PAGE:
I recently went to a conference where I met a lot of new people.
Which (necessarily) led to lot of introductions – and because this was a writing conference, it also led to a lot of answering the question: what do you write?
Which in turn led to explaining about this blog, and after that, about my Loved Ones – namely, my mum and my sister. After the first five times I got my ‘blurb’ down pat:
“I write a blog about loving people with chronic illnesses, as my Mum has multiple diseases including pernicious anaemia and type 1 diabetes (with all its associated problems) and my sister had a brain tumour and now her body does not produce any hormones.”
It was a ‘neat’ answer, but after offering it a couple more times I found myself growing increasingly uncomfortable. I found it difficult to repeat, to the point where I had to practically force myself to say it and felt like I was rushing to get it over and done with.
Continue reading “LTCI 4: Why Illness is not everything”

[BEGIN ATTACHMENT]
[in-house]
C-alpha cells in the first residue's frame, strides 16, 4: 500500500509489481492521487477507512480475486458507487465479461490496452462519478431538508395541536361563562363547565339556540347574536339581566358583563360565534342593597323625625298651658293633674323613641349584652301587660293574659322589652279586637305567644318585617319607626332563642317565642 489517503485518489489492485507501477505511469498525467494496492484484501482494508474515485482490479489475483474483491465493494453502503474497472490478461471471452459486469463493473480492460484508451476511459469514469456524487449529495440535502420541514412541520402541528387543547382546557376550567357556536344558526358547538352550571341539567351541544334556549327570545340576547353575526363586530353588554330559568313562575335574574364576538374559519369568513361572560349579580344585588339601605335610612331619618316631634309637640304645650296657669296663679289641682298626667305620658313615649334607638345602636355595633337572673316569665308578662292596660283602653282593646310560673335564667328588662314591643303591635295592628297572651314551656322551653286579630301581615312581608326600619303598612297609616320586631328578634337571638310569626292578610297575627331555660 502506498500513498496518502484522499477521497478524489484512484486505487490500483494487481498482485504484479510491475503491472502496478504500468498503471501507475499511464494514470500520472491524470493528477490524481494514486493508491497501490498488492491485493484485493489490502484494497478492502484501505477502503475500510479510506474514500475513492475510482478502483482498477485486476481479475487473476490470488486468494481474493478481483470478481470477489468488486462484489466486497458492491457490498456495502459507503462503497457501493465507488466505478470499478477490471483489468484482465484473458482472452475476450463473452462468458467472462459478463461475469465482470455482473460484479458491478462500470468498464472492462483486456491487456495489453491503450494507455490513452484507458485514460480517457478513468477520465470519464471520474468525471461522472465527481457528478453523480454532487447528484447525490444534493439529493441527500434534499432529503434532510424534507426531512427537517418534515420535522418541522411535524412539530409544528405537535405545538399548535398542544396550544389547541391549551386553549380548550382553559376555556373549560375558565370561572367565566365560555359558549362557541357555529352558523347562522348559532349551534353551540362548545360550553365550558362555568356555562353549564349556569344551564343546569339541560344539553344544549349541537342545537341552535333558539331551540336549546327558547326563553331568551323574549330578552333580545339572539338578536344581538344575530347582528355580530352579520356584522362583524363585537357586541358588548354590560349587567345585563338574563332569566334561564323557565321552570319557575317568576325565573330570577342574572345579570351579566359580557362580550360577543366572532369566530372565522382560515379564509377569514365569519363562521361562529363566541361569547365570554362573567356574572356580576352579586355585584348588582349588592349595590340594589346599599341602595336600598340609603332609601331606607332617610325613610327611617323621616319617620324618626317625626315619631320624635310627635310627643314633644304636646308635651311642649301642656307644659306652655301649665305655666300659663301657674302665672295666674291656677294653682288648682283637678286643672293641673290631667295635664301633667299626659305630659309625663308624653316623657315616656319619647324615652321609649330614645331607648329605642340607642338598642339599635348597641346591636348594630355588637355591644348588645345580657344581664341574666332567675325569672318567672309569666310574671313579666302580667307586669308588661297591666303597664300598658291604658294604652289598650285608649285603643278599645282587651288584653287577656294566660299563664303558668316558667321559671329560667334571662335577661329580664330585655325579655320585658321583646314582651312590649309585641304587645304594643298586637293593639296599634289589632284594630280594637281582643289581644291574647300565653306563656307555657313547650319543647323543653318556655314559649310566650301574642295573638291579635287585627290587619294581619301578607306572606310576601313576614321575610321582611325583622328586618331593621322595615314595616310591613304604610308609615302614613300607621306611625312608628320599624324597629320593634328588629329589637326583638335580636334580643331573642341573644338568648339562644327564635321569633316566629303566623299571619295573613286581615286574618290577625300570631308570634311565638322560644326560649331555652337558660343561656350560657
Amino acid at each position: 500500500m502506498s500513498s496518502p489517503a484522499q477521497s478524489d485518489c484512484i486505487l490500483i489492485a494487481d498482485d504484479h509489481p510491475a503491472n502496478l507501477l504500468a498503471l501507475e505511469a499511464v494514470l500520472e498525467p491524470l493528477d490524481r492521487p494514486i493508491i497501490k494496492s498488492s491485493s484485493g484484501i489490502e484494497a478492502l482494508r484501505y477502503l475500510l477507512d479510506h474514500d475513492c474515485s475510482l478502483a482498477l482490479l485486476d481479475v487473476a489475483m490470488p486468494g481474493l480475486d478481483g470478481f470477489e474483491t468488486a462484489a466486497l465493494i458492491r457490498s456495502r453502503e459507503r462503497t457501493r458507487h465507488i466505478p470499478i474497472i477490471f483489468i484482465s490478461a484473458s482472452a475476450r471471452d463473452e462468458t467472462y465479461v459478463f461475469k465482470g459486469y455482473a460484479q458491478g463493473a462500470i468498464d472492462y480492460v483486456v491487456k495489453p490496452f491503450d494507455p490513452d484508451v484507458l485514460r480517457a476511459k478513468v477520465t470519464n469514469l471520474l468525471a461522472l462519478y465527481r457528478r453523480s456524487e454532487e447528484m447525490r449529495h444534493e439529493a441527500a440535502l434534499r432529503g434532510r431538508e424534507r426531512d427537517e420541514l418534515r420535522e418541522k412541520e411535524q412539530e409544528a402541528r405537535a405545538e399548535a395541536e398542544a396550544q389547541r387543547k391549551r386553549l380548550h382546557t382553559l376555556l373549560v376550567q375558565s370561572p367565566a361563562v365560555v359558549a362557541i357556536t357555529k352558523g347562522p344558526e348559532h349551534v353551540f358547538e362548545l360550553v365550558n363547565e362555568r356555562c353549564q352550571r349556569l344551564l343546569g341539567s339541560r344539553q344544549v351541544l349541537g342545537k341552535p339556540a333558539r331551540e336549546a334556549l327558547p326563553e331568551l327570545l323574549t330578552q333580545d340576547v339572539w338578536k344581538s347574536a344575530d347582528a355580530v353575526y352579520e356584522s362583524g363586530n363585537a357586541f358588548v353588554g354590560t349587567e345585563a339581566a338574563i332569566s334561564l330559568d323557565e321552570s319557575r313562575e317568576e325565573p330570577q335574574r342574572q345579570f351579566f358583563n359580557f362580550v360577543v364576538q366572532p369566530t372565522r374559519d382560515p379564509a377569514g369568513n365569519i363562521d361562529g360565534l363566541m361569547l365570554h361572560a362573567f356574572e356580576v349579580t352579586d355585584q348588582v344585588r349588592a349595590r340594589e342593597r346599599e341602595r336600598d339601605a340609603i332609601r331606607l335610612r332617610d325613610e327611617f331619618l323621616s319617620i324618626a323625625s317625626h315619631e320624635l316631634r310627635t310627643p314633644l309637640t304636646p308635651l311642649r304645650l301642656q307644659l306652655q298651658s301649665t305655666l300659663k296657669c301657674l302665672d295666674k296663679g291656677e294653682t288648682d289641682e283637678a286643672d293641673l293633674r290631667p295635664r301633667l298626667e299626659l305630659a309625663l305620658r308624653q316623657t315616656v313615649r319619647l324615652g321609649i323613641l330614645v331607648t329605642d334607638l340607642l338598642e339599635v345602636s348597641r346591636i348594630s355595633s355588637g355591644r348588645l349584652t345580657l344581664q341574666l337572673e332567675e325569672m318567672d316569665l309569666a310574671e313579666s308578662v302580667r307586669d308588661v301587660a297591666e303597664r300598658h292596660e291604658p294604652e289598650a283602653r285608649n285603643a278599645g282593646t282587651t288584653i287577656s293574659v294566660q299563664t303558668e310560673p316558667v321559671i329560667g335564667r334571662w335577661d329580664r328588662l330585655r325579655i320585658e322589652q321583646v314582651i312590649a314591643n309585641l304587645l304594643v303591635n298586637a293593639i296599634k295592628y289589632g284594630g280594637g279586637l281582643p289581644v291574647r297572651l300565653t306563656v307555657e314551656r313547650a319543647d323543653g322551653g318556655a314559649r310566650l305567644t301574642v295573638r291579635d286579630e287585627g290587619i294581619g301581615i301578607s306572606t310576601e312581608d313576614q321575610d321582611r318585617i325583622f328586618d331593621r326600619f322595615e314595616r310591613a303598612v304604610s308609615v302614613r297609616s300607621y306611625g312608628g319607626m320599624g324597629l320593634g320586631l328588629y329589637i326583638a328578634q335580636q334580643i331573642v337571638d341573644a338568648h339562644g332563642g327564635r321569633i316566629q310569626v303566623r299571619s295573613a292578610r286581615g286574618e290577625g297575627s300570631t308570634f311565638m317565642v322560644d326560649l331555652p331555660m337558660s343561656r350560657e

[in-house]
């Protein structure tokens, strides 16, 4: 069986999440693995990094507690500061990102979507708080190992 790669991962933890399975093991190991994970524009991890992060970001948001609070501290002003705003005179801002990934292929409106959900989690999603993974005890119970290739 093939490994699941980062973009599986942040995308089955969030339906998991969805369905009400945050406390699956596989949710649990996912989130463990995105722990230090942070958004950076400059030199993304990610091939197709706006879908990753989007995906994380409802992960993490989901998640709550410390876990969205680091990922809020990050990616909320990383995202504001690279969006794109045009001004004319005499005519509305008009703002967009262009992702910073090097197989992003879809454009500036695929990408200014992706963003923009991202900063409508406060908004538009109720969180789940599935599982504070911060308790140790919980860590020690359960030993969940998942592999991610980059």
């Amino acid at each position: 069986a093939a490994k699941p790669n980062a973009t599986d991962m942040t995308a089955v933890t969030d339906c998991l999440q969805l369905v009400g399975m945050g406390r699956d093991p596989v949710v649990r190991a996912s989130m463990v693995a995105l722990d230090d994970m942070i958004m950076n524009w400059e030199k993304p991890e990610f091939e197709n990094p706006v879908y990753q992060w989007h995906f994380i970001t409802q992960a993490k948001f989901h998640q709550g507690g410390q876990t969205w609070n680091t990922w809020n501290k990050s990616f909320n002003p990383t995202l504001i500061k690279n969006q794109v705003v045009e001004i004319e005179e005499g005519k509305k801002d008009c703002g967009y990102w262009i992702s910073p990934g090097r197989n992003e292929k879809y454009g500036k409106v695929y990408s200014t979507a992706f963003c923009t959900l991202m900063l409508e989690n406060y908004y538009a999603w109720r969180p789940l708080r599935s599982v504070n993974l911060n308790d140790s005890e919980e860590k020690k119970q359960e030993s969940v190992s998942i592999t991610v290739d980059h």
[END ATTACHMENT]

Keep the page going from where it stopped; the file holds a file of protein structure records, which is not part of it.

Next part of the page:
Hello, my name’s Emily and I’m a Skeptic.
If this sounds like a therapy group meeting, you’ll soon understand why.
But first, take a moment. Could this ‘greeting’ be applied to you?
If you’ve spent any length of time wandering around the Interwebs (Hello, Pinterest!) you know that there is no end to the suggestions, prescriptions or affirmations for people with Chronic Illness.
And I have a big admission to make.
From someone who doesn’t have a chronic illness, I sometimes find these a bit odd.
“3 postures to help with X disease.”
“The scent that will bring you peace even as you face X”
“Exercises you can do even if you have X”
At first I dismissed any such posts as ‘unnecessary’ – but now I try and approach them with humility. Why the change?
Continue reading “LTCI 3: How to balance skepticism with love”
How’s your mum? How’s your sister?’
These are questions I get a lot. They’re great questions. They mean people are thinking about my sick family members, and it shows that the people around me understand that their illnesses are a rather large part of my life.
Most of the time I appreciate the time taken to ask a question like this, and the implied preparedness of the Asker to listen to a ‘deep’ response.
The other week though, I got asked this question twice, and each time it left me feeling guilty.
I bumped into my landlady as I was leaving my house, and she stopped me with a smile, and asked, ‘How is your mum going? And your sister’s health – how is it?’
I smiled in reply – and then froze.
Continue reading “LTCI #2: Am I my family’s keeper?”